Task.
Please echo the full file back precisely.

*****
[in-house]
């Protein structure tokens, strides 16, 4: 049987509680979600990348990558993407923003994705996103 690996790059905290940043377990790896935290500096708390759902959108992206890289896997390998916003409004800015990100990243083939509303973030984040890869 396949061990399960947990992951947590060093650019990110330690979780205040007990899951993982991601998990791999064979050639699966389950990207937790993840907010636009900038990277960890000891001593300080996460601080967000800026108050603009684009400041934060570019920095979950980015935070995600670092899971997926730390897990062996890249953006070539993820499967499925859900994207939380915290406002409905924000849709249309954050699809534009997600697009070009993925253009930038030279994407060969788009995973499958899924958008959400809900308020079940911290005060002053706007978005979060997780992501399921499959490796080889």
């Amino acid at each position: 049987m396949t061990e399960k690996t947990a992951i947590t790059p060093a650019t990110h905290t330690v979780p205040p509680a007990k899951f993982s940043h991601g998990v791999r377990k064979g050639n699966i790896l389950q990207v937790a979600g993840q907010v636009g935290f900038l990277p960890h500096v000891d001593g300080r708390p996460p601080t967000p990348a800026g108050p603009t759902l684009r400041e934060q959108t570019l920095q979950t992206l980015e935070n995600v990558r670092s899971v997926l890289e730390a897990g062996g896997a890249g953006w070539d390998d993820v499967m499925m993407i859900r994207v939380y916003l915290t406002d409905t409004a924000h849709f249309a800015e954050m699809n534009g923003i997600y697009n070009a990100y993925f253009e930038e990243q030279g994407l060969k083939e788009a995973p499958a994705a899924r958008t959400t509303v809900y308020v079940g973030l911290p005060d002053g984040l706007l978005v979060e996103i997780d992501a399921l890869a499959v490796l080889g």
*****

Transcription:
[in-house]
């Protein structure tokens, strides 16, 4: 049987509680979600990348990558993407923003994705996103 690996790059905290940043377990790896935290500096708390759902959108992206890289896997390998916003409004800015990100990243083939509303973030984040890869 396949061990399960947990992951947590060093650019990110330690979780205040007990899951993982991601998990791999064979050639699966389950990207937790993840907010636009900038990277960890000891001593300080996460601080967000800026108050603009684009400041934060570019920095979950980015935070995600670092899971997926730390897990062996890249953006070539993820499967499925859900994207939380915290406002409905924000849709249309954050699809534009997600697009070009993925253009930038030279994407060969788009995973499958899924958008959400809900308020079940911290005060002053706007978005979060997780992501399921499959490796080889």
């Amino acid at each position: 049987m396949t061990e399960k690996t947990a992951i947590t790059p060093a650019t990110h905290t330690v979780p205040p509680a007990k899951f993982s940043h991601g998990v791999r377990k064979g050639n699966i790896l389950q990207v937790a979600g993840q907010v636009g935290f900038l990277p960890h500096v000891d001593g300080r708390p996460p601080t967000p990348a800026g108050p603009t759902l684009r400041e934060q959108t570019l920095q979950t992206l980015e935070n995600v990558r670092s899971v997926l890289e730390a897990g062996g896997a890249g953006w070539d390998d993820v499967m499925m993407i859900r994207v939380y916003l915290t406002d409905t409004a924000h849709f249309a800015e954050m699809n534009g923003i997600y697009n070009a990100y993925f253009e930038e990243q030279g994407l060969k083939e788009a995973p499958a994705a899924r958008t959400t509303v809900y308020v079940g973030l911290p005060d002053g984040l706007l978005v979060e996103i997780d992501a399921l890869a499959v490796l080889g």